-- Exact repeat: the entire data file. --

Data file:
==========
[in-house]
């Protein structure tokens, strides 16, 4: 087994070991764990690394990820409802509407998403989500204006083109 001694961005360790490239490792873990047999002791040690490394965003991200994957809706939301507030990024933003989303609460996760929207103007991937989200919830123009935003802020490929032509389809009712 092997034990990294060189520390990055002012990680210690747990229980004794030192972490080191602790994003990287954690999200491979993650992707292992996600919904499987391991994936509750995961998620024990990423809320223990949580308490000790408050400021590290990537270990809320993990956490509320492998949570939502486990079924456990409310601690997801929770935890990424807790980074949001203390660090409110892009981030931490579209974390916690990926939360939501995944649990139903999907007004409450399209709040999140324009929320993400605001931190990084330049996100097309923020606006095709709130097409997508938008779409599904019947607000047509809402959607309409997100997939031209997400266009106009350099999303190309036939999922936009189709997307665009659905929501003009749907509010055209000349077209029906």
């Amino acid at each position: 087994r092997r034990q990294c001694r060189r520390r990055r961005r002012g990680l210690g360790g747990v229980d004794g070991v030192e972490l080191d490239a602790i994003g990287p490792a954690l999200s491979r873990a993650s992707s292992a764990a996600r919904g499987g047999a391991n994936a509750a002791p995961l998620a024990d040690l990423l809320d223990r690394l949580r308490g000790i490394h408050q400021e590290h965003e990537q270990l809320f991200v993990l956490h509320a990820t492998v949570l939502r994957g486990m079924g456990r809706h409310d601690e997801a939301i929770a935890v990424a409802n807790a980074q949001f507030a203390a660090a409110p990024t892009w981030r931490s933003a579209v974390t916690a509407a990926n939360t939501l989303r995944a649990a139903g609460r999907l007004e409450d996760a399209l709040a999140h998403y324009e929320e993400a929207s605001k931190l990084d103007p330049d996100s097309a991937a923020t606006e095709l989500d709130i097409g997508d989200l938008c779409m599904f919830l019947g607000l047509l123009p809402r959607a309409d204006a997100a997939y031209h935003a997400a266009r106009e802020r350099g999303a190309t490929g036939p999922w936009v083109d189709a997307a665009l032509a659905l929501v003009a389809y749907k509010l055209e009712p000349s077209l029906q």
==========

[in-house]
């Protein structure tokens, strides 16, 4: 087994070991764990690394990820409802509407998403989500204006083109 001694961005360790490239490792873990047999002791040690490394965003991200994957809706939301507030990024933003989303609460996760929207103007991937989200919830123009935003802020490929032509389809009712 092997034990990294060189520390990055002012990680210690747990229980004794030192972490080191602790994003990287954690999200491979993650992707292992996600919904499987391991994936509750995961998620024990990423809320223990949580308490000790408050400021590290990537270990809320993990956490509320492998949570939502486990079924456990409310601690997801929770935890990424807790980074949001203390660090409110892009981030931490579209974390916690990926939360939501995944649990139903999907007004409450399209709040999140324009929320993400605001931190990084330049996100097309923020606006095709709130097409997508938008779409599904019947607000047509809402959607309409997100997939031209997400266009106009350099999303190309036939999922936009189709997307665009659905929501003009749907509010055209000349077209029906």
């Amino acid at each position: 087994r092997r034990q990294c001694r060189r520390r990055r961005r002012g990680l210690g360790g747990v229980d004794g070991v030192e972490l080191d490239a602790i994003g990287p490792a954690l999200s491979r873990a993650s992707s292992a764990a996600r919904g499987g047999a391991n994936a509750a002791p995961l998620a024990d040690l990423l809320d223990r690394l949580r308490g000790i490394h408050q400021e590290h965003e990537q270990l809320f991200v993990l956490h509320a990820t492998v949570l939502r994957g486990m079924g456990r809706h409310d601690e997801a939301i929770a935890v990424a409802n807790a980074q949001f507030a203390a660090a409110p990024t892009w981030r931490s933003a579209v974390t916690a509407a990926n939360t939501l989303r995944a649990a139903g609460r999907l007004e409450d996760a399209l709040a999140h998403y324009e929320e993400a929207s605001k931190l990084d103007p330049d996100s097309a991937a923020t606006e095709l989500d709130i097409g997508d989200l938008c779409m599904f919830l019947g607000l047509l123009p809402r959607a309409d204006a997100a997939y031209h935003a997400a266009r106009e802020r350099g999303a190309t490929g036939p999922w936009v083109d189709a997307a665009l032509a659905l929501v003009a389809y749907k509010l055209e009712p000349s077209l029906q």